He’s also refused to confirm which way he voted himself. And his recent open letter in the Guardian, raises more questions than it answers, as he again fails to clarify his position. Indeed, as his article seems to be an apology for those on the left who voted leave, one is forced to conclude it confirms what his critics have claimed. This puts him at odds not just with the PLP (96% in favour of remain) but with the vast majority of labour voters (66% support for remain).

Certainly a UK not in the EU does push up Corbyn’s stock. It would make it easier for example to renationalise core industries (its still possible to do that in the EU, many of the UK’s public services are owned by the state owned public service companies of other nations, but its not as easy). And an economy in chaos, the inevitable recriminations when the Tory party betray the Brexit bigot brigade, it would be the sort of climate where an anti-establishment type like Corbyn could win .

But he has to get his party to that election intact for that plan to work. And between now and then, as noted, the Tories will be gutting many of the laws that protect the rights of UK workers. In short, Corbyn’s position seems to be that he’s happy to leave the fox in charge of the hen house, in the hope that he gets to have a go himself later.

And ultimately his performance at the dispatch box has been lack lustre at best. Bottom line, putting him in charge was a noble experiment, but its run its course. Events have taken precedence. And furthermore, if he leaves now it means getting some compromise candidate in place whom the party can unite around (Tom Watson? Andy Burnham?).

If Corbyn doesn’t go the likelihood is that either the party will split (as happened during the Micheal Foot days). Or worse a certain Eagle (or “the Thrush” as I prefer to call her) will end up in charge. So reluctantly I’d argue, the time has come for Corbyn to step aside.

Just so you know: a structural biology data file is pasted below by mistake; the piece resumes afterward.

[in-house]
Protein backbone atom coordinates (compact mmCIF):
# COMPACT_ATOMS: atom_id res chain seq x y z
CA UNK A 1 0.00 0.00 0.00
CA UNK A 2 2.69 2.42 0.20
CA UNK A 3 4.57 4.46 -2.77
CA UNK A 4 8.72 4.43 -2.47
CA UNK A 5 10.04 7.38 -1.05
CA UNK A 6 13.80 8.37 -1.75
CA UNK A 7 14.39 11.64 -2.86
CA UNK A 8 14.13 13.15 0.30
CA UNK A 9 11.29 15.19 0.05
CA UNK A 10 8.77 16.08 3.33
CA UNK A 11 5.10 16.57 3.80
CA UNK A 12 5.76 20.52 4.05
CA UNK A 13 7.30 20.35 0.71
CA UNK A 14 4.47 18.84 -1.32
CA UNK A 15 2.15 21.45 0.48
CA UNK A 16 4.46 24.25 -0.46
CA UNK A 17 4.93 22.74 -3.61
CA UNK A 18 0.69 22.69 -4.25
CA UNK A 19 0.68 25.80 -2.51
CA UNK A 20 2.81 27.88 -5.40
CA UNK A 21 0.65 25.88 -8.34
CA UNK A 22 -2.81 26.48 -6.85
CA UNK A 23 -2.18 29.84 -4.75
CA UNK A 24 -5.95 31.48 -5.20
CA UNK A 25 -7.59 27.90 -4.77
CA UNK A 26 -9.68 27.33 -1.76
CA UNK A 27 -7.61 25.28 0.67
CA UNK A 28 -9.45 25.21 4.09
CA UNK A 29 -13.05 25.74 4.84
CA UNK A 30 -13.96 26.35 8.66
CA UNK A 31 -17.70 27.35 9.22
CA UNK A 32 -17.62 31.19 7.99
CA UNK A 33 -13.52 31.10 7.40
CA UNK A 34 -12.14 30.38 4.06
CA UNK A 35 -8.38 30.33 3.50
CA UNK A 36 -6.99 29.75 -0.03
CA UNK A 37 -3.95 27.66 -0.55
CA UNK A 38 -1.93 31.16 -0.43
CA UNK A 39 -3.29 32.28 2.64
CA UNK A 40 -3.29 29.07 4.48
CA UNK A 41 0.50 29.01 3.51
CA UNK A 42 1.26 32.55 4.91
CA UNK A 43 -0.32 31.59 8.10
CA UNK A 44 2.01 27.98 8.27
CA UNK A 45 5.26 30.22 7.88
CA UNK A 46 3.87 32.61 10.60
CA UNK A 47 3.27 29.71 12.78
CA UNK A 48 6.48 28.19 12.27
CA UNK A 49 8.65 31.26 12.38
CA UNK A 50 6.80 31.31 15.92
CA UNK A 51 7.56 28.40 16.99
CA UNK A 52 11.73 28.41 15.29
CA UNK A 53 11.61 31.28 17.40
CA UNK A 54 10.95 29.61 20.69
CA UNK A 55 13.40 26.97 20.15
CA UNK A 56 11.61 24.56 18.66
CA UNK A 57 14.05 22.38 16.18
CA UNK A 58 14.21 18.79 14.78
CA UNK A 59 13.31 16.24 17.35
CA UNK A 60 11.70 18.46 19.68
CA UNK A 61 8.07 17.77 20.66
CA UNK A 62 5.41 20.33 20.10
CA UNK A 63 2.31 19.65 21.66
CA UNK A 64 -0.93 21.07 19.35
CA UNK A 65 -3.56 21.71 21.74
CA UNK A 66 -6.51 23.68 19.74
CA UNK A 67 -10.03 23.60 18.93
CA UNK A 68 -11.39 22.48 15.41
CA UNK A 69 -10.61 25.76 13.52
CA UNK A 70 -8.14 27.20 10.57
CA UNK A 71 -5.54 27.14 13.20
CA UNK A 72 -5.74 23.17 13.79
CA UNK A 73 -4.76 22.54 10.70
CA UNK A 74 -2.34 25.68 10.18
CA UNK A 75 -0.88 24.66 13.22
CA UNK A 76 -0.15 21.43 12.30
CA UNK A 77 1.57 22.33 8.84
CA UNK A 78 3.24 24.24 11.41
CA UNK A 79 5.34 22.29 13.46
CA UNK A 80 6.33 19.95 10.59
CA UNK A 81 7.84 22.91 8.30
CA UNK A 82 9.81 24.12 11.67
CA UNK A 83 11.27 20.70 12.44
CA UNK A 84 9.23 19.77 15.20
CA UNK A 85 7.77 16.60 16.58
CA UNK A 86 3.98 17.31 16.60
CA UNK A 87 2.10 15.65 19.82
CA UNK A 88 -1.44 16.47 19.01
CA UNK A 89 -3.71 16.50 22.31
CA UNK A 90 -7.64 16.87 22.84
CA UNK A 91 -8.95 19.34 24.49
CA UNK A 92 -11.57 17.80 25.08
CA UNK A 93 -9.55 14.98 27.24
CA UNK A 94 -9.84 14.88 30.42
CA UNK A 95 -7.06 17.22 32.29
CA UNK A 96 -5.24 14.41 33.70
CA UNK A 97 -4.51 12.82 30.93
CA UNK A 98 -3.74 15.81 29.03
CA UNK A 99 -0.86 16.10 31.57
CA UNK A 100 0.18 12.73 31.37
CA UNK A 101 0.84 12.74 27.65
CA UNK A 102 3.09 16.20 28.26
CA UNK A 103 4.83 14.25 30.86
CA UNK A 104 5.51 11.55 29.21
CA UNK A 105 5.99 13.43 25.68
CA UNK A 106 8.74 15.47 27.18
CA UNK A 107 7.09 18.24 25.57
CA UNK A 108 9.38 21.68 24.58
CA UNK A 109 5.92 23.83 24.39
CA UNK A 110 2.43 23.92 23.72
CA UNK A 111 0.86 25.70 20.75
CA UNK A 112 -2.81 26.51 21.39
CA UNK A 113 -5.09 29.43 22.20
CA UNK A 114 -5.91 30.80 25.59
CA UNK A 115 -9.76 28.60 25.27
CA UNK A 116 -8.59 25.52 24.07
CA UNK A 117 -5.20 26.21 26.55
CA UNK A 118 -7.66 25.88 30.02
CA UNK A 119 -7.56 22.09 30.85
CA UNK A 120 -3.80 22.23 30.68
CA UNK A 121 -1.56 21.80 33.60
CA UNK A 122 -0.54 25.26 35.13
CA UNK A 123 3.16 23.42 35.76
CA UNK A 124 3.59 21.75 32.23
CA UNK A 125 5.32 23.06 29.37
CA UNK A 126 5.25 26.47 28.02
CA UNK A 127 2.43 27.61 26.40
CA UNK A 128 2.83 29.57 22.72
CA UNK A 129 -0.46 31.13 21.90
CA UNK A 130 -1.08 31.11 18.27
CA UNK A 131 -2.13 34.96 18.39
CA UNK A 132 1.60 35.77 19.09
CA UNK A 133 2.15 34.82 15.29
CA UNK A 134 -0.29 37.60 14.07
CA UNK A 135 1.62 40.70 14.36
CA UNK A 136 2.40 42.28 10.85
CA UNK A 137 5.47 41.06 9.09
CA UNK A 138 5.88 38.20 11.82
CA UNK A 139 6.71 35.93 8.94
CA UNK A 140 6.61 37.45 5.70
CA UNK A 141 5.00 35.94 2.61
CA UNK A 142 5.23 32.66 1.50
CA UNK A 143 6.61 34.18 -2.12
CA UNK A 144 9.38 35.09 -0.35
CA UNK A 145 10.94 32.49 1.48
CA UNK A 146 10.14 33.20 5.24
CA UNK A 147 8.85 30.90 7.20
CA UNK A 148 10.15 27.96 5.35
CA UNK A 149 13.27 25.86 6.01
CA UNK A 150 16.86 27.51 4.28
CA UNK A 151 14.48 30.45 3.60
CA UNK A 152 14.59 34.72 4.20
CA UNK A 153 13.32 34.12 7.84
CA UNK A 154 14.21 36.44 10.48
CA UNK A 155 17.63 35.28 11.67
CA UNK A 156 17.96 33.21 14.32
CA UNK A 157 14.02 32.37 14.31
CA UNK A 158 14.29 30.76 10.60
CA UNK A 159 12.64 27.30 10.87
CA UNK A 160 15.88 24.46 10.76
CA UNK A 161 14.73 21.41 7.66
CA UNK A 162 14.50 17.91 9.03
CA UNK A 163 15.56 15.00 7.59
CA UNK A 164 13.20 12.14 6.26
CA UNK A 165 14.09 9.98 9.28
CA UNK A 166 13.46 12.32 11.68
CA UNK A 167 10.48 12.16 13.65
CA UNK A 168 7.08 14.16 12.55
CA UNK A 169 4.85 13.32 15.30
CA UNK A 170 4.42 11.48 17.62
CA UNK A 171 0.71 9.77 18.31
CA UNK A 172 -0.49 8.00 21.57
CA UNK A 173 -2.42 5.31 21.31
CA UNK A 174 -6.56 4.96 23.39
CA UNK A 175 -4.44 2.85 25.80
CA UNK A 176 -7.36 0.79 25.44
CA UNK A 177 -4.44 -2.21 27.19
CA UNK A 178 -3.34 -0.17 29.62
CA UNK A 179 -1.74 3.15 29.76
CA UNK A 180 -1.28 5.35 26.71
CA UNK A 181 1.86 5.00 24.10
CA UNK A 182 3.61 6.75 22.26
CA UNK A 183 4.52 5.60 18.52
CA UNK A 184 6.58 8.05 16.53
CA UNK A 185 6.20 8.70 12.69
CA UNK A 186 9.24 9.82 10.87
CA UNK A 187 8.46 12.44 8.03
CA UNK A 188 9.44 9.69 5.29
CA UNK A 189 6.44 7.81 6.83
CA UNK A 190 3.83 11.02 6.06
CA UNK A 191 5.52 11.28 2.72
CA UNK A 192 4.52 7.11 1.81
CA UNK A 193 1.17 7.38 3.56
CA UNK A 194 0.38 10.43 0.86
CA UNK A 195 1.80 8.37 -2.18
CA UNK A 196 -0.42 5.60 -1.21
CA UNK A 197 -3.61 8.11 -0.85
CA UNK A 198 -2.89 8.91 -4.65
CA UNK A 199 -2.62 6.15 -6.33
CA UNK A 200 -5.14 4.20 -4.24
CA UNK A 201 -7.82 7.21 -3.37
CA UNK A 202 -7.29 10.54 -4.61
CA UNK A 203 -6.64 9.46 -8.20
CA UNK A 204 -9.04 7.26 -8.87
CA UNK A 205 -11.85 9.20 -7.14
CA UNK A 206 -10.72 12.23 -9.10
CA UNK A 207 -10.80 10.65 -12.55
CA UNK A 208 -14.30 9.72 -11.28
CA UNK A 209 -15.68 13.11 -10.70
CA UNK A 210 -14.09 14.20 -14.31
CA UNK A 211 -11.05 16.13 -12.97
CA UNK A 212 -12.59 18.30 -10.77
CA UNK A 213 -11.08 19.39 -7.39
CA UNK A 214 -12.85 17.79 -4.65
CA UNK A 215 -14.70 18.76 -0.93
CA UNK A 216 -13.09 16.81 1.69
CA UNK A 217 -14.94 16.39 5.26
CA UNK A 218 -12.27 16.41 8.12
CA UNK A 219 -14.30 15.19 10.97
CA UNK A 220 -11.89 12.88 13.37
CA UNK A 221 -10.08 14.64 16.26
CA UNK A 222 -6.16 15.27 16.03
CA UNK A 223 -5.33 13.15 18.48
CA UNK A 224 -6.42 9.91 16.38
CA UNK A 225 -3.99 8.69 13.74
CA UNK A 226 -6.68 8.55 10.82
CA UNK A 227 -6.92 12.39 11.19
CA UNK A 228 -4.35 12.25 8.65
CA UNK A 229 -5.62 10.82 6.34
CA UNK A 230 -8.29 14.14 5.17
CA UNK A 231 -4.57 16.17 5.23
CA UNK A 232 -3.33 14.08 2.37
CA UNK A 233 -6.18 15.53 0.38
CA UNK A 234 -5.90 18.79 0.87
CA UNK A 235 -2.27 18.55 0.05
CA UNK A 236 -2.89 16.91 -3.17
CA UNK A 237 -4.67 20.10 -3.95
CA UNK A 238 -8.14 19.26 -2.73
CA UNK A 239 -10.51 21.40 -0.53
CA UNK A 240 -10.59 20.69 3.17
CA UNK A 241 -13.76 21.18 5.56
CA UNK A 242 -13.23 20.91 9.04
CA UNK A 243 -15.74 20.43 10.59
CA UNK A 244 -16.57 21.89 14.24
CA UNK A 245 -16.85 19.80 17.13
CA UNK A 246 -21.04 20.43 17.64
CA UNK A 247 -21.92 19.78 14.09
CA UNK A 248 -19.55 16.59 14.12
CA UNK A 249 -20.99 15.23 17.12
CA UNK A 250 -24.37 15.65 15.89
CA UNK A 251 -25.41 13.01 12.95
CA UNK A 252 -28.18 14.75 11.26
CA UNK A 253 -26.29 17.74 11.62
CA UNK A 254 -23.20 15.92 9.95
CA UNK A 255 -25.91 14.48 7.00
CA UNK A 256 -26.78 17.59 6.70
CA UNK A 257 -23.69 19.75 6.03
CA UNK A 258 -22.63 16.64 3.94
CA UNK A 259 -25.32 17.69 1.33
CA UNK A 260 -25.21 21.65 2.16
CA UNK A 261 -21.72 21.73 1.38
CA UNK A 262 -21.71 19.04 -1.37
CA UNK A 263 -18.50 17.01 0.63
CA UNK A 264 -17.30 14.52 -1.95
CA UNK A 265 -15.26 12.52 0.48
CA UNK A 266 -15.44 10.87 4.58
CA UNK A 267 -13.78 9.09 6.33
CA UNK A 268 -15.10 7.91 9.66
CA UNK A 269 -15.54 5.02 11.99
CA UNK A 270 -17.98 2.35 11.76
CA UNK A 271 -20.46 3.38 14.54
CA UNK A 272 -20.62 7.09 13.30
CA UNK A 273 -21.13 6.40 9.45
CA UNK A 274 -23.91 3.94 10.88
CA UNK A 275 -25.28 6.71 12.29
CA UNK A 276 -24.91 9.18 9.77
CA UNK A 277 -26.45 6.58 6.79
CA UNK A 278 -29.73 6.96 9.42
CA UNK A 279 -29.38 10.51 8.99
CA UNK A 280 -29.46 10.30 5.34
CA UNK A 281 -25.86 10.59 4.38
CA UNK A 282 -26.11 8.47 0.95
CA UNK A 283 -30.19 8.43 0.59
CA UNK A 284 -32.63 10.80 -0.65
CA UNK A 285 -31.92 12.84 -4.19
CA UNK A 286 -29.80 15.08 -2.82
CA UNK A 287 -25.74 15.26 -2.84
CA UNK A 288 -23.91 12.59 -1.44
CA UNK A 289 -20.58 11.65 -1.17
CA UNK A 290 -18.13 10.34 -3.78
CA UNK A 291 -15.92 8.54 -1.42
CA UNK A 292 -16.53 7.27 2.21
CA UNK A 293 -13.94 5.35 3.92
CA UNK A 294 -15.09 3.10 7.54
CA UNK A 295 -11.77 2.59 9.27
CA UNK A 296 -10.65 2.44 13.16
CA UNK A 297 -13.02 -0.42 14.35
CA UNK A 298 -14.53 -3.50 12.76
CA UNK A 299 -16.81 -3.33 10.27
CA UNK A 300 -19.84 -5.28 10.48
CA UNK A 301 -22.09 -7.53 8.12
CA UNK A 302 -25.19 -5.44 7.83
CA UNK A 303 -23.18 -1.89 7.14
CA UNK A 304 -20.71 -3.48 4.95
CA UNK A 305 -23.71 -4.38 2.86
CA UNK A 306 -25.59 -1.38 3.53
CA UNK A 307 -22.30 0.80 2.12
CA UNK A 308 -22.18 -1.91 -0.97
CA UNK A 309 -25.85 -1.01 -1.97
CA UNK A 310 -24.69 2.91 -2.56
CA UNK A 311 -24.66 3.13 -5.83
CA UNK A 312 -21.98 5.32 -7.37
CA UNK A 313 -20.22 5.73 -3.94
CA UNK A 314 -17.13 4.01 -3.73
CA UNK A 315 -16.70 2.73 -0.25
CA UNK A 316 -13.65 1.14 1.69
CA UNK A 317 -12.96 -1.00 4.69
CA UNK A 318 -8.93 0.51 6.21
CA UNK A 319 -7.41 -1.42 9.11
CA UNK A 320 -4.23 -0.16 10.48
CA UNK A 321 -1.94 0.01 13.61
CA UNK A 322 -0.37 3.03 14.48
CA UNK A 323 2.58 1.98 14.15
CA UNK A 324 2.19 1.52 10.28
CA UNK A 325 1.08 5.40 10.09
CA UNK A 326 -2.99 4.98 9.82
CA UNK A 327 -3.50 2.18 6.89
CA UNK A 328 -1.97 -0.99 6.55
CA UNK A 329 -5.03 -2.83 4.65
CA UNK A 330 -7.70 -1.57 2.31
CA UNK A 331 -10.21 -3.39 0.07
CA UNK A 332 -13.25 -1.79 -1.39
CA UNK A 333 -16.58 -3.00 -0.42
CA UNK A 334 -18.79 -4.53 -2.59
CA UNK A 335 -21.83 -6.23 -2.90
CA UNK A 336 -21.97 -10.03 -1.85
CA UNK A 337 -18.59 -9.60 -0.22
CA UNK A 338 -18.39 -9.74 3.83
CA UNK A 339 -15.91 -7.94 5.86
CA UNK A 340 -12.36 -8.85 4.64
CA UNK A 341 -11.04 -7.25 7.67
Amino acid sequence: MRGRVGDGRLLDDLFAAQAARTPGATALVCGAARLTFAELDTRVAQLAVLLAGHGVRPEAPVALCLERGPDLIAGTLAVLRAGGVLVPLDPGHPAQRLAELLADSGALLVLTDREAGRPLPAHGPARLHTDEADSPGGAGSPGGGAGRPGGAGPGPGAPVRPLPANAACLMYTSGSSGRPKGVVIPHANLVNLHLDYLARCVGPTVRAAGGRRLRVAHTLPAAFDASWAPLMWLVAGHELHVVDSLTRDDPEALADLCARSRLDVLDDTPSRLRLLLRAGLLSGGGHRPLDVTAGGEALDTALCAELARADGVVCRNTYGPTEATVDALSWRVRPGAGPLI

And if he is to stay on, he must nail his colours to the mast. The Tories are clearly in the Brexit camp (some reluctantly perhaps). The lib dems, Greens and the SNP have all been very clear, they speak for the 48%. They will try to block Brexit if they can. And if not, they will campaign on a ticket of re-entry into the EU at the earliest opportunity. With a surge in people joining the labour party, likely including many remain voters, it is simply not acceptable for Corbyn to be a closet leave voter. If he campaigns on a similar ticket to the other parties of the left and then betrays them afterwards (i.e. refuses to rejoin the EU), this will make him as bad as the liars in the leave camp, if not worse.

So if labour is now a pro-Brexit party he needs to say that and give the PLP and the rank and file party supporters the chance to decide if they want to stay in the labour party under such circumstances or not. Or indeed, if they want someone else as leader.

Where have all the Brexiters gone?


The EU president Junker recently mocked Farage and Boris Johnson for being unpatriotic quitters, deserting the field straight after victory. Naturally it is baffling to the Europeans how they could campaign for a leave vote and then have no coherent plan for what to do next. It is certainly strange to see someone fight that hard for something, lying, cheating and generally selling their soul to the devil, only to walk away after they’ve won. And already there seems to be many who regret voting leave or campaigning for it.